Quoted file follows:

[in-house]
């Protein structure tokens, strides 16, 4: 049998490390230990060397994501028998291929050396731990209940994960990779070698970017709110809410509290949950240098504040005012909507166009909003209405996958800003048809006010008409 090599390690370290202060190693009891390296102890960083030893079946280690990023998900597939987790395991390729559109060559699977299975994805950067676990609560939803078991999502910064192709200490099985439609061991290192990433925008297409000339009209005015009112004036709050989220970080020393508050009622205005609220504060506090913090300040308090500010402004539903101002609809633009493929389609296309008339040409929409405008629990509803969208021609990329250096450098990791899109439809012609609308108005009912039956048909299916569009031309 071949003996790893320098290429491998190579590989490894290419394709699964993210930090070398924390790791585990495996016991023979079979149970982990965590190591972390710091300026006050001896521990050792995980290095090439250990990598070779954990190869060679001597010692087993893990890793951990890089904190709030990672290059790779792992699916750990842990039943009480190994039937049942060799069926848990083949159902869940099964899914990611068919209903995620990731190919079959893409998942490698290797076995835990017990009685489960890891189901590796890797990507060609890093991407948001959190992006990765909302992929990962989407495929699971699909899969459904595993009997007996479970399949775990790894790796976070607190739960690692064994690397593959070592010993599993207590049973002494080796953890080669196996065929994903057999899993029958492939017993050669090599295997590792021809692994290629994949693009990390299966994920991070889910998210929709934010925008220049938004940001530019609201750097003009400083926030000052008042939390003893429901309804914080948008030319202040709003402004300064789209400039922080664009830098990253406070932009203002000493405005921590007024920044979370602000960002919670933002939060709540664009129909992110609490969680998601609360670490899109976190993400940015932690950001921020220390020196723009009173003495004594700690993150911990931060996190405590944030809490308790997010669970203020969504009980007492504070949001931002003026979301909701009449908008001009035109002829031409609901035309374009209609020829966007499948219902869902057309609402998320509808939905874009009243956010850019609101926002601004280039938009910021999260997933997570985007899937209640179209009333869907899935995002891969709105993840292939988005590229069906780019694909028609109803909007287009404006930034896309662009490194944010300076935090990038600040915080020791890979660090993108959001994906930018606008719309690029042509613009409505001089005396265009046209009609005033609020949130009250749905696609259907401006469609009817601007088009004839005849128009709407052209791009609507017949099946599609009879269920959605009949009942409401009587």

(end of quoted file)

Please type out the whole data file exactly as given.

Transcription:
[in-house]
């Protein structure tokens, strides 16, 4: 049998490390230990060397994501028998291929050396731990209940994960990779070698970017709110809410509290949950240098504040005012909507166009909003209405996958800003048809006010008409 090599390690370290202060190693009891390296102890960083030893079946280690990023998900597939987790395991390729559109060559699977299975994805950067676990609560939803078991999502910064192709200490099985439609061991290192990433925008297409000339009209005015009112004036709050989220970080020393508050009622205005609220504060506090913090300040308090500010402004539903101002609809633009493929389609296309008339040409929409405008629990509803969208021609990329250096450098990791899109439809012609609308108005009912039956048909299916569009031309 071949003996790893320098290429491998190579590989490894290419394709699964993210930090070398924390790791585990495996016991023979079979149970982990965590190591972390710091300026006050001896521990050792995980290095090439250990990598070779954990190869060679001597010692087993893990890793951990890089904190709030990672290059790779792992699916750990842990039943009480190994039937049942060799069926848990083949159902869940099964899914990611068919209903995620990731190919079959893409998942490698290797076995835990017990009685489960890891189901590796890797990507060609890093991407948001959190992006990765909302992929990962989407495929699971699909899969459904595993009997007996479970399949775990790894790796976070607190739960690692064994690397593959070592010993599993207590049973002494080796953890080669196996065929994903057999899993029958492939017993050669090599295997590792021809692994290629994949693009990390299966994920991070889910998210929709934010925008220049938004940001530019609201750097003009400083926030000052008042939390003893429901309804914080948008030319202040709003402004300064789209400039922080664009830098990253406070932009203002000493405005921590007024920044979370602000960002919670933002939060709540664009129909992110609490969680998601609360670490899109976190993400940015932690950001921020220390020196723009009173003495004594700690993150911990931060996190405590944030809490308790997010669970203020969504009980007492504070949001931002003026979301909701009449908008001009035109002829031409609901035309374009209609020829966007499948219902869902057309609402998320509808939905874009009243956010850019609101926002601004280039938009910021999260997933997570985007899937209640179209009333869907899935995002891969709105993840292939988005590229069906780019694909028609109803909007287009404006930034896309662009490194944010300076935090990038600040915080020791890979660090993108959001994906930018606008719309690029042509613009409505001089005396265009046209009609005033609020949130009250749905696609259907401006469609009817601007088009004839005849128009709407052209791009609507017949099946599609009879269920959605009949009942409401009587």